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Einstürzende Neubauten - Alles Wieder Offen

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Artist: Einstürzende Neubauten

Album: Alles Wieder Offen

Label: Potomak

Review date: Oct. 22, 2007


Einstürzende Neubauten - "Weil Weil Weil" (Alles Wieder Offen)


It would be difficult to name another band of Neubauten's stature that has so steadfastly persevered with its own unique vision over the course of 27 years. And not just in terms of sound and style, but also with regard to the less-visible, yet unavoidable, business side of being a band. Since 2004's Perpetuum Mobile, those not intimately connected with the band might have believed them to be in hibernation. In fact, they've released quite a few albums since then, but only through their web site for their dedicated fans.

Expanding on the connection with their fans, the band turned to a subscriber model for their latest album, Alles Wieder Offen. Rather than working with a traditional record label, Neubauten recorded in their own studio, funded by the faithfuls’ dollars. In exchange, not only did the subscribers receive a special edition of the album, but they were able to participate in its creation. The recording process was available to subscribers via webcam, and they could then discuss the recordings with the band and encourage the developments they found most interesting.

Thus what we hear on Alles Wieder Offen is a blend of the band's own personal vision and that of their fans. The results are intriguing, indicating that more than a few have recognized Neubauten's always-present, yet oft-hidden, ability to channel melody out of the most minimal of ingredients. Only on the humorously-titled "Let's Do It A Dada" does the band truly let loose with heavier percussion; the rest of the songs are stripped down to the most basic elements necessary. The band demonstrates an uncanny ability to decide how much is enough, and stops right there.

"Die Wellen" opens the album with near-silence, slowly building on piano and spoken words, growing louder and louder as bass and drums join in, everything hitting at once like an old Swans pummel job. "Nagorny Karabach" proceeds with an unexpected gentleness, the bass and quiet percussion supporting wonderful vocals from Blixa Bargeld. "Weil Weil Weil" also features a (almost) catchy vocal melody over pulsing bass and clattering percussion, more of a throwback to earlier albums than most of the songs here. The title song makes good use of a fantastic bassline from Alexander Hacke, pulling the song forward as Blixa whispers and chants over steady percussion.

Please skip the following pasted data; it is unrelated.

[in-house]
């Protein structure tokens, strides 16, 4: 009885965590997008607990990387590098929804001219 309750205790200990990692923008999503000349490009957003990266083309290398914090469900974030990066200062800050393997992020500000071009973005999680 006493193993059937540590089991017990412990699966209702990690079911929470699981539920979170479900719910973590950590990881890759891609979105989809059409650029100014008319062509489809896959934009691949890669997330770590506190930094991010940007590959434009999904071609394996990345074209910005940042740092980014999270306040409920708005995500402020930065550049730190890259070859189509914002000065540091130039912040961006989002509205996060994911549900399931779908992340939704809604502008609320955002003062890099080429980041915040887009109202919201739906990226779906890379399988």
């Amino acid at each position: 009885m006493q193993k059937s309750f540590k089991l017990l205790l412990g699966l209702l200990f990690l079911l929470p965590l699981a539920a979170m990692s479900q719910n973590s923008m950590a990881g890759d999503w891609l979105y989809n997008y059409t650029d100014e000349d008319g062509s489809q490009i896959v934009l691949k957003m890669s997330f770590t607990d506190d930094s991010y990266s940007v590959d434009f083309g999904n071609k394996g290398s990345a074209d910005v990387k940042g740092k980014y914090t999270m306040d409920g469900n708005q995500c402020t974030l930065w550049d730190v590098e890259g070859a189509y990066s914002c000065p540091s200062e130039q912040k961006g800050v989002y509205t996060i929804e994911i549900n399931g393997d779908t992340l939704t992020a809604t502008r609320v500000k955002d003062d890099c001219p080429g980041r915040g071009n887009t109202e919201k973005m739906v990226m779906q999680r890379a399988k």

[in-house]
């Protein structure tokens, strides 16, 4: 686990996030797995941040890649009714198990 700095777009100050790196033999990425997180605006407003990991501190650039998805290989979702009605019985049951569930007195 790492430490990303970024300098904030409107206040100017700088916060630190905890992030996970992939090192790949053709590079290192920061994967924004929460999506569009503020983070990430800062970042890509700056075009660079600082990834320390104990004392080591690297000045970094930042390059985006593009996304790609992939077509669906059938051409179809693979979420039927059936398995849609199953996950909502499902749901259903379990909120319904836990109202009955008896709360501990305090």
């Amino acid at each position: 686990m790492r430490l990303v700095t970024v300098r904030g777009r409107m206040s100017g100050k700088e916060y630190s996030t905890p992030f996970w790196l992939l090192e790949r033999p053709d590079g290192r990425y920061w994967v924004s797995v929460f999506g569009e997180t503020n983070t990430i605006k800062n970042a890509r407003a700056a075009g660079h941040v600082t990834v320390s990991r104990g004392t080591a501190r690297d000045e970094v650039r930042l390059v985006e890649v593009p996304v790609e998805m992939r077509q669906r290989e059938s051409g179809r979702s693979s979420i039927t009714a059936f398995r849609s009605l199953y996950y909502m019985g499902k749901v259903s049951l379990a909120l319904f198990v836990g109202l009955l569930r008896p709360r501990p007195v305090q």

The barely-there "Von Wegen" lays chanting over delicate plucked strings and slow bass thrum, and "Unvollständigkeit," the longest track here, revels in ominous atmospheres that build slowly into a harrowing blizzard of sound, intense rattling and vocalizations harkening back to the band's industrial origins. The harp-like strings of "Ich Warte" are partnered with near-whispered vocals that grow more incantatory as a glowing drone builds, accented with sudden percussive hits. Two-thirds of the way through, everything expands in a whoosh as the percussion begins a steady lope and Blixa's voice grows more powerful. It's an exhilarating conclusion.

Throughout, Hacke, guitarist Jochen Arbeit and percussionists Rudolf Moser and N.U. Unruh provide each song with personality, and no more. Blixa's voice, whether whispering, singing, or commanding, works in and around the music. These are subtle songs, and the first listen may leave only a vague impression because of it. Successive listens let the music sink in, and details emerge like filigree. One would never have thought, 27 years ago, that Einstürzende Neubauten would become masters of subtlety, but so they are, and we reap the rewards.

By Mason Jones

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